Every wine lover knows that there ain’t no vacation like a winecation (wine vacation), but where in the world should you go? Should you keep it domestic, or (if you can afford it), should you go international? Which regions are the best choices if you’re a fan of red wines? How about whites? Are you interested in visiting historic vineyards, or are you more focused on visiting new vineyards that use modern viticultural technology?
Wine.net has spoken with the experts, and the recommendations they have provided will serve as an excellent first step for planning any trip. Get out your maps, pack your suitcases, and buy those plane tickets, because we are about to whisk you off on a fantastic winecation. Bon voyage!
1. Languedoc-Roussillon (France)
Our friend Adam Morganstern recommended we include Languedoc-Roussillon, which is a region of southern France. He writes that “you may be more familiar with Bordeaux or Burgundy, but Languedoc-Roussillon, bordering Spain and the Mediterranean Sea, is France’s largest wine region. Over the years it has made the transition from providing the country’s bulk wine to creating distinctive vintages of great quality. Along with beautiful vineyards and rich historic sights, it also has the luxury hotels and restaurants to make it a perfect wine country vacation.” This region produces around one-quarter of all French wine and is a hot, dry region with a distinctly Mediterranean climate.
According to its official website, “Languedoc-Roussillon is the largest vineyard area and wine-producing area not only in France, but in the world. Because of this, the wines of Languedoc offer an exceptional selection of quality, value, and character, reflecting the elements from which they come. The wines are blessed by an auspicious blend of natural factors, such as abundant sunshine, the Mediterranean Sea, mountains, as well as history and culture and a revolutionary spirit. These are some of the most authentic wines in France.” One of Languedoc-Roussillon’s most prominent varieties is their Southern red blend, which is a combination of grenache, syrah, and mourvedre. The region is also known for cabernet sauvignon, merlot, chardonnay, and viognier. When you visit, we recommend the following wines:
Domaine Sainte Eugenie Le Clos ($10), a spicy red blend
La Noble Chardonnay ($12)
Hecht & Bannier Languedoc ($12), an organic red
Domaine Cazes Le Canon du Maréchal Muscat-Viognier ($15)
HB Picpoul de Pinet ($10)
Adam Morganstern is a photographer and organic wine expert who often contributes to Organic Wine Journal. You can learn more about Adam by visiting www.adammorganstern.com or @adammorganstern on Twitter.
2. Atlantic City (New Jersey)
The Borgata Hotel Casino & Spa’s winecation is truly the ultimate package for wine lovers. It features a stay in one of their exclusive hotel rooms, a vinotherapy spa treatment, a wine dinner, and a wine tasting. The vinotherapy spa treatment features “a refining exfoliation followed by a moisture-replenishing massage and a mineral moisturizing mask enhanced with wine country pure essential oils. Enjoy a hand massage and extra nourishing care for the eyes. Finish with a protein enzyme moisturizer rich in antioxidants, nourishing vitamins, and replenishing oils. This indulgent treatment will leave you and your skin feeling euphoric.”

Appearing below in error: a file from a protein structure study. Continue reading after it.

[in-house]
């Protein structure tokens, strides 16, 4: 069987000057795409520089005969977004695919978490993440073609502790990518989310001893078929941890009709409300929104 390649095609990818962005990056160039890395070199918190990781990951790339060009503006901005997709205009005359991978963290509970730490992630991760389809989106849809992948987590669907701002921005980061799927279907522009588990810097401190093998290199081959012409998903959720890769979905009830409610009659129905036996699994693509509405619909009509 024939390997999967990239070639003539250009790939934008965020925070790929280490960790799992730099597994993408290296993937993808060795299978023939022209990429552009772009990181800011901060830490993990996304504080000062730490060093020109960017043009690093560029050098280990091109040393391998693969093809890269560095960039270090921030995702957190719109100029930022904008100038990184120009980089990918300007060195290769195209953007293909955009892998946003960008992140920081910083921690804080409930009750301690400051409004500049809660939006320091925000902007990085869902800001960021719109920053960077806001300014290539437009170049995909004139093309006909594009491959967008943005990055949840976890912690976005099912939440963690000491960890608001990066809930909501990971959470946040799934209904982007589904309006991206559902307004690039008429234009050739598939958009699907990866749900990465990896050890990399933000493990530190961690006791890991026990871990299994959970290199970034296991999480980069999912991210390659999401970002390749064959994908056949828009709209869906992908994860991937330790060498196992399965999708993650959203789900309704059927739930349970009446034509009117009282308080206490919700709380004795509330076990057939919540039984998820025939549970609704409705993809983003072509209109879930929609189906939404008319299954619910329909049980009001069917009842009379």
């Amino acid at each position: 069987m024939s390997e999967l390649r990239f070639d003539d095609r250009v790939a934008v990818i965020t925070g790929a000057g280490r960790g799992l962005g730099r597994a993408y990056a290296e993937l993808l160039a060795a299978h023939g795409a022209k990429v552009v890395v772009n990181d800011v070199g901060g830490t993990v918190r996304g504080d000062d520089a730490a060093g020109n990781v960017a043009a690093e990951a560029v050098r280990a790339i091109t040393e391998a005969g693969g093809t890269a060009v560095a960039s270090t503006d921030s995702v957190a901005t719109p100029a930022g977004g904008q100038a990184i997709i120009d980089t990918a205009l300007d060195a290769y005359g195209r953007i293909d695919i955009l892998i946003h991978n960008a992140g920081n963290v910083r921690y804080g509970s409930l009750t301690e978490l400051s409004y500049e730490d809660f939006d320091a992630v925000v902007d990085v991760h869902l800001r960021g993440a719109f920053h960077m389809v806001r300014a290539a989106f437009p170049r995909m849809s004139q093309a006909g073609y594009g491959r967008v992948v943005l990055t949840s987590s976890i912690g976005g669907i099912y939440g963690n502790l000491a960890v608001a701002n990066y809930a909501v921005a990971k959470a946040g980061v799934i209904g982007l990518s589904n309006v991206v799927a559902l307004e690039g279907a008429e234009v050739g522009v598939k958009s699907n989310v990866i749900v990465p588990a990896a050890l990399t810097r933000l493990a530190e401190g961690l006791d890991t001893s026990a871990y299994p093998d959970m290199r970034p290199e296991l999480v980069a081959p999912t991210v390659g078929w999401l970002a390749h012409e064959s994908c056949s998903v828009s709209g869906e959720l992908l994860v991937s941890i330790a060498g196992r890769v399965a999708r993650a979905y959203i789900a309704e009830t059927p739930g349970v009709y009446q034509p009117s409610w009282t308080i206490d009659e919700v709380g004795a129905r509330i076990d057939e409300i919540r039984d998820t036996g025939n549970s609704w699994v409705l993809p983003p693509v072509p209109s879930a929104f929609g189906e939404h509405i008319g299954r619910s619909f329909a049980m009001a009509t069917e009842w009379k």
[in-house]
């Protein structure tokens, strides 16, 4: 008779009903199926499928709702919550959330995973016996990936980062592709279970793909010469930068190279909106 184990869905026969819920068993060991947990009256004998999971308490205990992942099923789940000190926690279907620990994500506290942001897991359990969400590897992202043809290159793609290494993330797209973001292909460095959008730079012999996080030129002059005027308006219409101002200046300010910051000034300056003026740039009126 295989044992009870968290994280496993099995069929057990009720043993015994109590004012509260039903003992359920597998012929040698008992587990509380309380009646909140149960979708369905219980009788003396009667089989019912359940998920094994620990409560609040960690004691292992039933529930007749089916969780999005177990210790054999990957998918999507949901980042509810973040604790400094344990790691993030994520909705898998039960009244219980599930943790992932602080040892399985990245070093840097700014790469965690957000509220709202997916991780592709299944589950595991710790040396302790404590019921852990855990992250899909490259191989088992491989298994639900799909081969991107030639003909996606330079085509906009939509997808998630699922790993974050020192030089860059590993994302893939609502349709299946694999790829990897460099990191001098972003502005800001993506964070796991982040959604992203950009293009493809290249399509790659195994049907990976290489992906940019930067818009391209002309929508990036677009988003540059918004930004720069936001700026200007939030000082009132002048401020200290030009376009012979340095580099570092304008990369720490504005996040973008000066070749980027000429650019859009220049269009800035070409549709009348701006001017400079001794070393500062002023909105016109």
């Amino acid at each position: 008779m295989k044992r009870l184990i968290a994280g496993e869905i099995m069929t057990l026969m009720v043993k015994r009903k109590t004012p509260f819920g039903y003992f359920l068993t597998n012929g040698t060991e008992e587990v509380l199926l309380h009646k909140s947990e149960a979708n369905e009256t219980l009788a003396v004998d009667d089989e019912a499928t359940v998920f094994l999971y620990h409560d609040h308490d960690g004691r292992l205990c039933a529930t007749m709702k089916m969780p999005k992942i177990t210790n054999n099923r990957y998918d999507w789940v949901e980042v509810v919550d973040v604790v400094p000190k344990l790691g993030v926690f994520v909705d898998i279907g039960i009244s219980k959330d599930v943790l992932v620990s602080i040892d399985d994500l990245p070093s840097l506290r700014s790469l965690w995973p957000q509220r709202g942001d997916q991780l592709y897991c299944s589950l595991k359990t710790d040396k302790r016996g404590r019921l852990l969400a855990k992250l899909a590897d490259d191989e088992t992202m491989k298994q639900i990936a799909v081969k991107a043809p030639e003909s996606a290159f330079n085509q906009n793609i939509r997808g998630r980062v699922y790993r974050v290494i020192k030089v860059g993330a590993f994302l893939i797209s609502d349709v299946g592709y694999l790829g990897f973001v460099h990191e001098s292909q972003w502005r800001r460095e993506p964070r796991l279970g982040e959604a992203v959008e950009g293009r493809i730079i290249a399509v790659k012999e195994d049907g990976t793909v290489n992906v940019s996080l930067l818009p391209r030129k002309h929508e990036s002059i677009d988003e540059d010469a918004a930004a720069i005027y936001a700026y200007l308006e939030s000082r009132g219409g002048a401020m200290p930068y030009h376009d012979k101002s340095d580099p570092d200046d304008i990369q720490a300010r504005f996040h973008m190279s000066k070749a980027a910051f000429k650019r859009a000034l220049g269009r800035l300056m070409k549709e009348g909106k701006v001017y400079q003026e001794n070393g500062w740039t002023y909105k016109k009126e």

Next, enjoy a three-course prix-fixe wine dinner at the Borgata’s Fornelletto Cucina & Wine Bar. Finish with a wine tasting at Vintage Wine Boutique, which “offers over 200 labels of wines, champagnes, and sakes, as well as a complete line of wine accessories, including books, decanters, and more.” Fornelletto Cucina & Wine Bar’s wine list is 27 pages long, which makes there is definitely something for everyone. We recommend the following:
David Gordon’s Bacchus Chardonnay (California, $36)
Paul Blanck Riesling (France, $44)
Bodega Catena Zapata Malbec (Argentina, $29)
Maison Perrier Jouët Grand Brut (France, $104)
Winebow Bisceglia ‘Terre di Vulcano’ Muscat (Italy, $33)
The Borgata Hotel Casino & Spa opened in 2003 and is a hotel, casino, and spa offering an unparalleled travel experience on the East Coast. Learn more about www.theborgata.com and @BorgataAC on Twitter.
3. Mendoza (Argentina)
According to Self Magazine, Terrazas de los Andes in the heart of Mendoza is “the premium Argentinean winery and pioneer of high elevation vineyards in the area since the 1950s.” The winery features a six room guesthouse and “a typical Argentine barbecue featuring handmade empanadas and their famous grass-fed beef slow-cooked over a wood fire, wine and barrel tastings, and horse riding through the vineyards.”
Self Magazine is the authority on health, fitness, beauty, and style for the woman who wants to achieve her personal best in all aspects of her life. Learn more at www.self.com or @SELFmagazine on Twitter.
Terrazas de los Andes is known for their malbecs, but they also produce a delicious cabernet sauvignon, syrah, merlot, petit manseng, and torrontés. “Visitors can enjoy fresh, local cuisine paired with Terrazas Reserve or Single Vineyard wines, or explore [their] local cuisine by taking a cooking lesson and learn[ing] about native regional dishes.” We recommend the following Mendozan wines:
Trapiche Malbec ($7)
Terrazas de Los Andes “Cheval des Andes” Bordeaux Red Blend ($75)
Antigal 1 Uno Malbec ($16)
Bodegas Caro Cosecha Cabernet Sauvignon-Malbec ($52)
Gouguenheim Valle Escondido Malbec ($10)